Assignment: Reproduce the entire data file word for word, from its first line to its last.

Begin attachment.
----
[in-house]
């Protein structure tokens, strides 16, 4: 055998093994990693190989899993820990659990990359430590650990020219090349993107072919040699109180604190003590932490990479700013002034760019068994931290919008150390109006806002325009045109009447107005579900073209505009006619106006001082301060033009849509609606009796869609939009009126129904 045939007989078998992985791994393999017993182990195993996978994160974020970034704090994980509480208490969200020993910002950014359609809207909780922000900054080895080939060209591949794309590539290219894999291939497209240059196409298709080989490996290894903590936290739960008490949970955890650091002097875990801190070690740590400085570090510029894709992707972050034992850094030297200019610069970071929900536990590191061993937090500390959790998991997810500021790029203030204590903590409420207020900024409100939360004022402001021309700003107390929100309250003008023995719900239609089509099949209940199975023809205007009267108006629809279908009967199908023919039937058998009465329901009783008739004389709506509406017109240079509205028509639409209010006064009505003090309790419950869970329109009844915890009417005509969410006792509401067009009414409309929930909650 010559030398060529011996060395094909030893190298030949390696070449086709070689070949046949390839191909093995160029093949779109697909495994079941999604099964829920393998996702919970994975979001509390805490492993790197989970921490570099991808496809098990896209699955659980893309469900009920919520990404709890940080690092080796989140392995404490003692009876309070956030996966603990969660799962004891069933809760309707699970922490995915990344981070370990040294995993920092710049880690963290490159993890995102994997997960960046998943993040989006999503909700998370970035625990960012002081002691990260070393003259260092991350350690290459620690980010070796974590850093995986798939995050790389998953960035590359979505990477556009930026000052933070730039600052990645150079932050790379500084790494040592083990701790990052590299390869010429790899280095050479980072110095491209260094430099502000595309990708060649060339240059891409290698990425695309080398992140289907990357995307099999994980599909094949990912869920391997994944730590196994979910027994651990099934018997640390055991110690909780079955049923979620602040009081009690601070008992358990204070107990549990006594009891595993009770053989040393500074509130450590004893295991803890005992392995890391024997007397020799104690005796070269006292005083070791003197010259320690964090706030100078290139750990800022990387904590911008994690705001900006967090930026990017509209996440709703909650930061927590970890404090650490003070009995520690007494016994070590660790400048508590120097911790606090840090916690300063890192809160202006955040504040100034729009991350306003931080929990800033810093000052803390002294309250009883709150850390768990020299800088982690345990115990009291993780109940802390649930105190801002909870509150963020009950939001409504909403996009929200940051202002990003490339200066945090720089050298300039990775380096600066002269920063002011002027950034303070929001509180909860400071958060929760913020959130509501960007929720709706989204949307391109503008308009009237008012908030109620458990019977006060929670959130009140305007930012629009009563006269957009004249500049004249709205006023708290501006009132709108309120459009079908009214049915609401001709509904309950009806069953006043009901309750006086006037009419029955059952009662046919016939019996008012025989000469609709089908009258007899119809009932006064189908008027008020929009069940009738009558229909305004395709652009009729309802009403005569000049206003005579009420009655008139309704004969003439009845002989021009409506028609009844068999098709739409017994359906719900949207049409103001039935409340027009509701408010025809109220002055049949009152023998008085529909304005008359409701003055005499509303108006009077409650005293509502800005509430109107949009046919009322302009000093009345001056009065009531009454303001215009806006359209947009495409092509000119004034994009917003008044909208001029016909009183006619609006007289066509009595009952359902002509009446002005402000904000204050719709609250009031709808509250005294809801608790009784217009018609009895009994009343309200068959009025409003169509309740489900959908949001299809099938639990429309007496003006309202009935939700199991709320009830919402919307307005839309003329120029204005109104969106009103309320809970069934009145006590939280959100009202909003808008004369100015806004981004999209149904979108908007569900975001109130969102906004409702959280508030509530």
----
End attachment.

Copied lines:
[in-house]
């Protein structure tokens, strides 16, 4: 055998093994990693190989899993820990659990990359430590650990020219090349993107072919040699109180604190003590932490990479700013002034760019068994931290919008150390109006806002325009045109009447107005579900073209505009006619106006001082301060033009849509609606009796869609939009009126129904 045939007989078998992985791994393999017993182990195993996978994160974020970034704090994980509480208490969200020993910002950014359609809207909780922000900054080895080939060209591949794309590539290219894999291939497209240059196409298709080989490996290894903590936290739960008490949970955890650091002097875990801190070690740590400085570090510029894709992707972050034992850094030297200019610069970071929900536990590191061993937090500390959790998991997810500021790029203030204590903590409420207020900024409100939360004022402001021309700003107390929100309250003008023995719900239609089509099949209940199975023809205007009267108006629809279908009967199908023919039937058998009465329901009783008739004389709506509406017109240079509205028509639409209010006064009505003090309790419950869970329109009844915890009417005509969410006792509401067009009414409309929930909650 010559030398060529011996060395094909030893190298030949390696070449086709070689070949046949390839191909093995160029093949779109697909495994079941999604099964829920393998996702919970994975979001509390805490492993790197989970921490570099991808496809098990896209699955659980893309469900009920919520990404709890940080690092080796989140392995404490003692009876309070956030996966603990969660799962004891069933809760309707699970922490995915990344981070370990040294995993920092710049880690963290490159993890995102994997997960960046998943993040989006999503909700998370970035625990960012002081002691990260070393003259260092991350350690290459620690980010070796974590850093995986798939995050790389998953960035590359979505990477556009930026000052933070730039600052990645150079932050790379500084790494040592083990701790990052590299390869010429790899280095050479980072110095491209260094430099502000595309990708060649060339240059891409290698990425695309080398992140289907990357995307099999994980599909094949990912869920391997994944730590196994979910027994651990099934018997640390055991110690909780079955049923979620602040009081009690601070008992358990204070107990549990006594009891595993009770053989040393500074509130450590004893295991803890005992392995890391024997007397020799104690005796070269006292005083070791003197010259320690964090706030100078290139750990800022990387904590911008994690705001900006967090930026990017509209996440709703909650930061927590970890404090650490003070009995520690007494016994070590660790400048508590120097911790606090840090916690300063890192809160202006955040504040100034729009991350306003931080929990800033810093000052803390002294309250009883709150850390768990020299800088982690345990115990009291993780109940802390649930105190801002909870509150963020009950939001409504909403996009929200940051202002990003490339200066945090720089050298300039990775380096600066002269920063002011002027950034303070929001509180909860400071958060929760913020959130509501960007929720709706989204949307391109503008308009009237008012908030109620458990019977006060929670959130009140305007930012629009009563006269957009004249500049004249709205006023708290501006009132709108309120459009079908009214049915609401001709509904309950009806069953006043009901309750006086006037009419029955059952009662046919016939019996008012025989000469609709089908009258007899119809009932006064189908008027008020929009069940009738009558229909305004395709652009009729309802009403005569000049206003005579009420009655008139309704004969003439009845002989021009409506028609009844068999098709739409017994359906719900949207049409103001039935409340027009509701408010025809109220002055049949009152023998008085529909304005008359409701003055005499509303108006009077409650005293509502800005509430109107949009046919009322302009000093009345001056009065009531009454303001215009806006359209947009495409092509000119004034994009917003008044909208001029016909009183006619609006007289066509009595009952359902002509009446002005402000904000204050719709609250009031709808509250005294809801608790009784217009018609009895009994009343309200068959009025409003169509309740489900959908949001299809099938639990429309007496003006309202009935939700199991709320009830919402919307307005839309003329120029204005109104969106009103309320809970069934009145006590939280959100009202909003808008004369100015806004981004999209149904979108908007569900975001109130969102906004409702959280508030509530």